Giving equal rewards to women and men in national team service


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Government wants to equalize monetary gains in representing the country. Programmatic measure promises to revolutionize Portuguese sports. Portuguese Football Federation promises to equalize until 2030. In a decade Portugal won more female athletes than male.

These are programmatic measures, but they promise to revolutionize sports in Portugal if they are implemented and, in some way, commit the government to a sensitive issue like gender equality in sports. Starting with the “adequate proportionality” in remunerations and prizes awarded to male and female athletes representing Portugal. As an example, the idea is, from 2029, to pay the same to Dolores Silva and Cristiano Ronaldo.

On August 4, 2022, following a guideline agreed upon by the European Union Member States, the Government has set up a working group for policies on gender equality in sports, under the aegis of the Deputy Minister of Parliamentary Affairs, Ana Catarina Mendes. Among the 15 measures presented yesterday, in a ceremony at Alfândega do Porto, are the support to maternity of high performance athletes and the increase of women in management positions, as the DN reported a few days ago.

The recommendation of the working group coordinated by Leila Marques, vice-president of the Portuguese Paralympic Committee, aims to equalize, or at least approximate, the values distributed or awarded for presence in national teams by men and women, as well as the prizes awarded in sports events organized by entities with public utility or using public funding, paving the way for said equality.

The issue of equal pay for men and women in elite sports, and in particular in soccer put women’s soccer on the front burner when the US national team claimed this in court. A case they eventually lost. As early as 2023, Wales agreed to equalize pay, as England and Scotland already do. Spain, Brazil, Australia, and Norway are also in the process of implementing this measure.

In Portugal, the Portuguese Football Federation has established gender equality as one of its priorities until 2030. “We are very committed to this cause and have included in our plan for this decade – the Futebol 2030 plan, which is already underway – several projects that will help us reach the goals proposed in the report. Our reality has changed a lot in the last 10 years with the investment, close to 50 million euros, that we have made in women’s soccer”, said Fernando Gomes yesterday , recalling that there have never been so many federated practitioners of soccer, futsal and beach soccer (13,239), so many competitions and so many national teams created.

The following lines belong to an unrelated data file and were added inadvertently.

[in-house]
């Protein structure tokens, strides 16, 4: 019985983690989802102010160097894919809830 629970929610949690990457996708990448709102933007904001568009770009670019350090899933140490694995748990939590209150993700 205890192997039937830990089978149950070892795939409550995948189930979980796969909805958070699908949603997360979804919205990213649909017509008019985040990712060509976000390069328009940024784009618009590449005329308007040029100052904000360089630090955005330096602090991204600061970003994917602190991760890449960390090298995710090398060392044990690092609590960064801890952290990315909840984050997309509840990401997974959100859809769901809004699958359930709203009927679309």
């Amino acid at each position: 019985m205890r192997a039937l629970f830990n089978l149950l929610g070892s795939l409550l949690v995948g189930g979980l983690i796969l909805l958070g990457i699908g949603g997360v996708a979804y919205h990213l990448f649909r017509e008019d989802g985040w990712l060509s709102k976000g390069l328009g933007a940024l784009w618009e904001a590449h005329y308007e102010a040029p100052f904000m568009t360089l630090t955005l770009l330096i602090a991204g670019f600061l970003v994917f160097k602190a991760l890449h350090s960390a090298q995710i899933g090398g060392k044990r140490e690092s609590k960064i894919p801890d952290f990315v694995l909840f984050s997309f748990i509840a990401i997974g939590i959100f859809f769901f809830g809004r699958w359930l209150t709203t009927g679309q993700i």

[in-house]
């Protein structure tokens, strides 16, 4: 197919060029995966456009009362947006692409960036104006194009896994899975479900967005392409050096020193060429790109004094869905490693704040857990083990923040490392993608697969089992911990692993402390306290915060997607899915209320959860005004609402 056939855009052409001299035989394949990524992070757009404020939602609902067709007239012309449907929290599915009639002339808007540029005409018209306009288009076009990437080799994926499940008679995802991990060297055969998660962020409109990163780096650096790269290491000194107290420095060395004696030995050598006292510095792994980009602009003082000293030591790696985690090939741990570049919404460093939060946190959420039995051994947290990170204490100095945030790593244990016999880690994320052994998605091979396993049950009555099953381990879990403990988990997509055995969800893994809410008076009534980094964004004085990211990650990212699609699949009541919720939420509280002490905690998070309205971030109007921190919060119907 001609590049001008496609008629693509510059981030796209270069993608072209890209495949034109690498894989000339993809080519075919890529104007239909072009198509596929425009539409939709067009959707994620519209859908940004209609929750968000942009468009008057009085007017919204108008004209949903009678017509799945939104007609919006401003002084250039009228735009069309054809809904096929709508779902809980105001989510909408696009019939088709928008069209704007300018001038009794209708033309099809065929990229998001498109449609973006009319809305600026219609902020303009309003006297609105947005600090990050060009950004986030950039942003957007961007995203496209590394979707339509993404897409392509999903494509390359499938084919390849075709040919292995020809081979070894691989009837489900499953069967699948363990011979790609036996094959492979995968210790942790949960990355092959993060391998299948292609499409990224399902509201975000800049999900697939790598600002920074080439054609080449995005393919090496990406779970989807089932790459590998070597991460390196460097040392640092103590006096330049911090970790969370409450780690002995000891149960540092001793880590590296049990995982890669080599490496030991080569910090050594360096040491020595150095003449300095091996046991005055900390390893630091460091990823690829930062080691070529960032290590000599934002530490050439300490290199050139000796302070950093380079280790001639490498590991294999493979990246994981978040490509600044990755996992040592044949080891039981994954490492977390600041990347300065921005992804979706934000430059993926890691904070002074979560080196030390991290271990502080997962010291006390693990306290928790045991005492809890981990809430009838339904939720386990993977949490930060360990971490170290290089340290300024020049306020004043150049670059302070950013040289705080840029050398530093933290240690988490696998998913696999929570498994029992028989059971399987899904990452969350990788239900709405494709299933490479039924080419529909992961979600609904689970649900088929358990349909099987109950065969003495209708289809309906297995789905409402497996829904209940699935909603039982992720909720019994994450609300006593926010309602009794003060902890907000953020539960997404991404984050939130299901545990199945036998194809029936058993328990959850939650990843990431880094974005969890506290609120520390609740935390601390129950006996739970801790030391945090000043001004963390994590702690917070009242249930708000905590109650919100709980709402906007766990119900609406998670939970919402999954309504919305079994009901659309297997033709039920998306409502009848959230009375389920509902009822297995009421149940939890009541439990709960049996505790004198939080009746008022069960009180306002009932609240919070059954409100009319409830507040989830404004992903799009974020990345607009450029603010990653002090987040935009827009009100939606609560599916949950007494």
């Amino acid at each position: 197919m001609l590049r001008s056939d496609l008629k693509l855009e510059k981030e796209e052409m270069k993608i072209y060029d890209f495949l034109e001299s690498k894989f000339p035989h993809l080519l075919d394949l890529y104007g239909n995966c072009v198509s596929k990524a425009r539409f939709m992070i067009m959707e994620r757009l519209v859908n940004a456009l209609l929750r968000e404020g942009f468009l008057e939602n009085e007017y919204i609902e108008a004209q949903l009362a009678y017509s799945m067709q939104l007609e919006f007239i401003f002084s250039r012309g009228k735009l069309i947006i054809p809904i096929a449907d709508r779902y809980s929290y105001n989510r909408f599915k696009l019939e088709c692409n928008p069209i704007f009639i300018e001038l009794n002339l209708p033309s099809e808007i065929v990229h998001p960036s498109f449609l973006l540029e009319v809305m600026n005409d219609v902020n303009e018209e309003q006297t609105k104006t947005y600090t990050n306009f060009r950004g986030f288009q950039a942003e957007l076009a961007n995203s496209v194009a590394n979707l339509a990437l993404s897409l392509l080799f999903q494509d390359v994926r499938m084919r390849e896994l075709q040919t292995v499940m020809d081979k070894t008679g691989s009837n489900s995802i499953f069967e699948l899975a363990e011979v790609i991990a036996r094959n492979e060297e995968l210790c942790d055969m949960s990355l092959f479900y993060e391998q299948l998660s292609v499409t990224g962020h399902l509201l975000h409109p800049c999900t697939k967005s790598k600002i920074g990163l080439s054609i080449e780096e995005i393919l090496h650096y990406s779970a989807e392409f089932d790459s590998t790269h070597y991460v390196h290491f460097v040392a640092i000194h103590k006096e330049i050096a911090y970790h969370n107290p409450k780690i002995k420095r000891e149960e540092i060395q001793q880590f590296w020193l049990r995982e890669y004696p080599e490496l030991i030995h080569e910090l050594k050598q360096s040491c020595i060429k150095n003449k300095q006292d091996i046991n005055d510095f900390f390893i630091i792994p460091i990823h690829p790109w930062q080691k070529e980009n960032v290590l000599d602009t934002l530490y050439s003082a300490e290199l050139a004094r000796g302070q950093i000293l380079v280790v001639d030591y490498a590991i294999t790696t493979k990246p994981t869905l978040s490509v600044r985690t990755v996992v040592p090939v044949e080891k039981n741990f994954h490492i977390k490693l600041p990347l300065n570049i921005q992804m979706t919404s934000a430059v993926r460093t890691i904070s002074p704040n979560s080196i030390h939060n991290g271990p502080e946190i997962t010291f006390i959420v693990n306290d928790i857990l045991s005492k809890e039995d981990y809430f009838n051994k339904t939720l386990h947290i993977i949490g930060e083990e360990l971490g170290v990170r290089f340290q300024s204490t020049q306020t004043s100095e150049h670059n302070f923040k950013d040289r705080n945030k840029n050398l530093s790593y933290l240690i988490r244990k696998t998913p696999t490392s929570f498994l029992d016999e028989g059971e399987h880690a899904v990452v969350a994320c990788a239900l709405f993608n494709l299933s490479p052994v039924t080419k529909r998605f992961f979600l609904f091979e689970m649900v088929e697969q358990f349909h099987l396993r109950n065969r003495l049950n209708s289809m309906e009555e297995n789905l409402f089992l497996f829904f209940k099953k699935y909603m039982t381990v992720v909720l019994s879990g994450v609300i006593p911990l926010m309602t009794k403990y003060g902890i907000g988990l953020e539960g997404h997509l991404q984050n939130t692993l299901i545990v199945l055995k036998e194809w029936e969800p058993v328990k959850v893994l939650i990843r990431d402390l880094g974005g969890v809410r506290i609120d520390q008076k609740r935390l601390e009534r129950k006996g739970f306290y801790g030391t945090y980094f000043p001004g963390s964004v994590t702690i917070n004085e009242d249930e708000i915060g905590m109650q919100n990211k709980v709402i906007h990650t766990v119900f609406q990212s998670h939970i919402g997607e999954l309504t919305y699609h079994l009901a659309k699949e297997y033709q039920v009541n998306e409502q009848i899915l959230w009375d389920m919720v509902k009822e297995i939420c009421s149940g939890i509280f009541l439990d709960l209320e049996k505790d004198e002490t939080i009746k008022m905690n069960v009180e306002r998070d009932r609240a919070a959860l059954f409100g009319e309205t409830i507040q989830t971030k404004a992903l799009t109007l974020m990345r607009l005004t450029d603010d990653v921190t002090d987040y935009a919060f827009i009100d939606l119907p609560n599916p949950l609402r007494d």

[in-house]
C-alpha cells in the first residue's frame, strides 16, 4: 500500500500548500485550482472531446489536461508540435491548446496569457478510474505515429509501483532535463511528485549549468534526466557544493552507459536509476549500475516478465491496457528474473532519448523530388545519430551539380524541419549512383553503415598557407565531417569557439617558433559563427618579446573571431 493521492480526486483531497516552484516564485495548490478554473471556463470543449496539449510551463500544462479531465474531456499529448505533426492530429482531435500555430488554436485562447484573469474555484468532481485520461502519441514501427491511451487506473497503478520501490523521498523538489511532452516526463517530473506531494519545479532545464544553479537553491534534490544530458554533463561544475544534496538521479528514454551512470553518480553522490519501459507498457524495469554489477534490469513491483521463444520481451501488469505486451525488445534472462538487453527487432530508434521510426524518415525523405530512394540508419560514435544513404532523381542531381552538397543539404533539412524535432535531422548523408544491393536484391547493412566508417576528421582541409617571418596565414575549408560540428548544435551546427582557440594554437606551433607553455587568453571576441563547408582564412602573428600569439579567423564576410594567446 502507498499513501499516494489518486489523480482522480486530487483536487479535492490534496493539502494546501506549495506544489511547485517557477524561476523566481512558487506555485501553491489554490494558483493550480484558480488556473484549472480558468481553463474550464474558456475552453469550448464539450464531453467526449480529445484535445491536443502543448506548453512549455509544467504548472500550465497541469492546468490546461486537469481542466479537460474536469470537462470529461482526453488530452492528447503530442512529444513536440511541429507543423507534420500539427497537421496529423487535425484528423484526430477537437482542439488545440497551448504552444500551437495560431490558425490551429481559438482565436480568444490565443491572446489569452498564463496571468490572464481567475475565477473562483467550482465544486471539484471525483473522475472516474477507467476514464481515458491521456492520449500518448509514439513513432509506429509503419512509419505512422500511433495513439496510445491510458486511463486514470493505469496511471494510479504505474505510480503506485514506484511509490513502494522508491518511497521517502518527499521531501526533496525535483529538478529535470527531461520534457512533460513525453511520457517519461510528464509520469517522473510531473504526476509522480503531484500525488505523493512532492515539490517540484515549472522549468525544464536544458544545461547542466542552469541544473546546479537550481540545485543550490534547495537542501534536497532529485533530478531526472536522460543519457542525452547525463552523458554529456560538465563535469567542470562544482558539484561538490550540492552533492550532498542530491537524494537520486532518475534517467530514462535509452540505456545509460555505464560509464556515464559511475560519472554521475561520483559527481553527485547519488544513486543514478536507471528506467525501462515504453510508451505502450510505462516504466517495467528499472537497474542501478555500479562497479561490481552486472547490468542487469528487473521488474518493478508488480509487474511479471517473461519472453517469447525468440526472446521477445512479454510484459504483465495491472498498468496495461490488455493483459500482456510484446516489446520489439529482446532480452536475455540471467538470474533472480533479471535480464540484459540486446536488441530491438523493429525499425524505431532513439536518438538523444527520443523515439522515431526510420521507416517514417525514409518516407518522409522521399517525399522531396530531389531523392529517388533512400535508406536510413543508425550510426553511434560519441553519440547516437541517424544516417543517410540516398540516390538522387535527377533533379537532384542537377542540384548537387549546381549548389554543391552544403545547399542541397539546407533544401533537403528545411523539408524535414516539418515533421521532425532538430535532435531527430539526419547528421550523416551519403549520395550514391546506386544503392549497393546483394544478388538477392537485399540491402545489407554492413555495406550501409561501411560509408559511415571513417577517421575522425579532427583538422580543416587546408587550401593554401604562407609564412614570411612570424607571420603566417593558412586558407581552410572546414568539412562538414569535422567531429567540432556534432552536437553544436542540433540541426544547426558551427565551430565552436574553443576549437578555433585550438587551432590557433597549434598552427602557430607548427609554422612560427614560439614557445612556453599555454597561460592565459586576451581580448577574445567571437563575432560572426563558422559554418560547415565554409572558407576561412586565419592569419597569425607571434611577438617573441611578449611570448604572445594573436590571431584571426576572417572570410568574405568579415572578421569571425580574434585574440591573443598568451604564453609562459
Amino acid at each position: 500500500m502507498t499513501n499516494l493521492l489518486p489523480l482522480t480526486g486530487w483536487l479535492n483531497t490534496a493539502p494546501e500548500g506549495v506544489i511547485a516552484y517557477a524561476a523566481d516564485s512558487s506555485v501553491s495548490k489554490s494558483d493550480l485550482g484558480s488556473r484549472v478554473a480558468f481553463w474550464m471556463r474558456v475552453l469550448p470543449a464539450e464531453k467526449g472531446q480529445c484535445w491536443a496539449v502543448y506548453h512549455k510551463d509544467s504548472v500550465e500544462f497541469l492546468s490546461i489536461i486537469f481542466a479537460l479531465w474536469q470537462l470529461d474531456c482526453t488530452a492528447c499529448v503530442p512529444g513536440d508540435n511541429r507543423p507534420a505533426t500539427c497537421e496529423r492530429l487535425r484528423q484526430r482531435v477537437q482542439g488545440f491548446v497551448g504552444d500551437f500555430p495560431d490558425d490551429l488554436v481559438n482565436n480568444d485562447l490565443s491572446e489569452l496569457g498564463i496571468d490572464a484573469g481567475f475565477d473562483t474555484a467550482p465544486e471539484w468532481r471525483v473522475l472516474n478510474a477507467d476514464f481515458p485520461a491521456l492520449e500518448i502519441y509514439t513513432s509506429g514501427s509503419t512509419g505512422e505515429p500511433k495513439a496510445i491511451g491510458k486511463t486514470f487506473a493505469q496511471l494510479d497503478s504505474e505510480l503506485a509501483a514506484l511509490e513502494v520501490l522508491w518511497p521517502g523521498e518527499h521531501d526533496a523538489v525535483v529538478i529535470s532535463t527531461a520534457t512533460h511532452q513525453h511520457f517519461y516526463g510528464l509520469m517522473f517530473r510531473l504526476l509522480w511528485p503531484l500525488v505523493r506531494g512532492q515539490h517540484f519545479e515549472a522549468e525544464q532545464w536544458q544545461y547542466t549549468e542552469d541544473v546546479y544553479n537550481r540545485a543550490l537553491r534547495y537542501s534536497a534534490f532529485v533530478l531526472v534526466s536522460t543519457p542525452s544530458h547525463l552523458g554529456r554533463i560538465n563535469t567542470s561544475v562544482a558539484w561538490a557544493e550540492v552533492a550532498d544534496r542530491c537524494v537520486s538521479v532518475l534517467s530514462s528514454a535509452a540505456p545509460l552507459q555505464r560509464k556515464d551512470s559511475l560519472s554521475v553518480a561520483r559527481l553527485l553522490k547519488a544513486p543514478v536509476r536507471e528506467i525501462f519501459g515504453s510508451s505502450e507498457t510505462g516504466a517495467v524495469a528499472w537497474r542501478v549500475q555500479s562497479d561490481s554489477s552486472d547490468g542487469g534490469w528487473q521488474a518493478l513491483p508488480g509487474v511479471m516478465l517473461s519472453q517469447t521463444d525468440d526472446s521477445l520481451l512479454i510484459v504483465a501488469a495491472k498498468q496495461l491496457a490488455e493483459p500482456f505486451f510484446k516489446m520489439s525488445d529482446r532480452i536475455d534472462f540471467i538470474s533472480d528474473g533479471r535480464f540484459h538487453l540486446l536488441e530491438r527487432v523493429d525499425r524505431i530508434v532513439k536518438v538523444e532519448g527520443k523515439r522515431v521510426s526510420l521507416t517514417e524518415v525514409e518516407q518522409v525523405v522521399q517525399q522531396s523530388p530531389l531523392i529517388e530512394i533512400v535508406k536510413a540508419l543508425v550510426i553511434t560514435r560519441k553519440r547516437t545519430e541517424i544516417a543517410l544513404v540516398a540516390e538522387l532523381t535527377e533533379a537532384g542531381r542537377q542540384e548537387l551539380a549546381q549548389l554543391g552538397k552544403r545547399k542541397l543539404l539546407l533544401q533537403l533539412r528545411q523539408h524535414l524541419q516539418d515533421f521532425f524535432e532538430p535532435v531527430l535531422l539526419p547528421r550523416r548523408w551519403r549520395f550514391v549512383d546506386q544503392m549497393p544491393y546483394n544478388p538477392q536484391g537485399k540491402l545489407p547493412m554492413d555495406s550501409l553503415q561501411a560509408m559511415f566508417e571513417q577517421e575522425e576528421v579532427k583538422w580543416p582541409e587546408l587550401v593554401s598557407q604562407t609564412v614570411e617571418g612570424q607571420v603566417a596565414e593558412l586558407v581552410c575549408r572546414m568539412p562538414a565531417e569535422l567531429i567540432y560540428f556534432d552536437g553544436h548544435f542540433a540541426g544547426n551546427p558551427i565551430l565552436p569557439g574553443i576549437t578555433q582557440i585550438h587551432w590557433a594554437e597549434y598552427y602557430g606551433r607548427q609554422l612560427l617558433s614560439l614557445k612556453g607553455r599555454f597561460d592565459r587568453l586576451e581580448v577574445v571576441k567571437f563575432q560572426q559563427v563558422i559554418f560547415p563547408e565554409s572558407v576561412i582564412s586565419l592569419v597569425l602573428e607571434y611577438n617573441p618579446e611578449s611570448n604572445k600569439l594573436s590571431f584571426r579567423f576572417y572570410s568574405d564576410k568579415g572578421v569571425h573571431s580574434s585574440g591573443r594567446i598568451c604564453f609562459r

Now the Government and the Assembly of the Republic have the floor.

Look at the numbers and see

In the decade from 2010 to 2020, women’s sports grew by an average of 3527 athletes per year. If in 2010 there were 128,805 women athletes, in 2020 there were 164,075. Which means that in ten years Portugal gained 35 270 female athletes, an increase greater than that of men (30 109), according to data provided to DN by the Portuguese Institute of Sport and Youth.

Despite this great growth, parity is still a dirty word. Portugal has only 140 Olympic athletes and five medal winners – Rosa Mota, Fernanda Ribeiro, Vanessa Fernandes, Telma Monteiro and Patrícia Mamona. Of the 28 Olympic medals, five are gold and, of those, two are women: Rosa Mota (marathon, 1988) and Fernanda Ribeiro (10,000 meters, 1996). In the next Paris 2024 Olympic Games there will be as many male as female athletes, in the so-called parity games.

From post-maternity support to quotas for officers

To protect women athletes and prevent them from abandoning competition, the working group proposes the creation of “a 100% financial subsidy after the end of the 120 days of maternity leave” for the recovery of physical fitness to levels inherent to high performance, which should be ensured between this year and 2025. According to the working group, this is a time of “increased difficulty in reconciling personal, family, and professional life,” making “the obstacles facing women more visible.

The state should also try to increase the percentage of women in sports coaching, proposing, to this end, that it be free of charge for women to attend grade I coaching courses, in addition to having a reserve of enrollment places available in relation to the other levels. Clubs and federations with more than 10 registered coaches must have a proportion of up to 20% women in these registrations, rising to 33.3% from 2029.

Women are still far from leadership positions and, according to a study done by DN, in 2021 only one of the 33 federations of sports that have already been Olympic was led by a woman: Sandra Monteiro (baseball), who has since left the position. Now the Government wants to propose that the quota of women be no less than 20% as of 2024 in any entity connected to sports, namely Sports Corporations, which will increase to 40% by 2029. On the other hand, management positions in public entities connected to sports should exceed 40% by 2026.

To combat gender violence as a problem that affects all of society and sports, particularly girls and women, the group proposes, among other measures, to create effective reporting mechanisms and promote mandatory training for all sports agents who work directly with children and youth and high-performance athletes.

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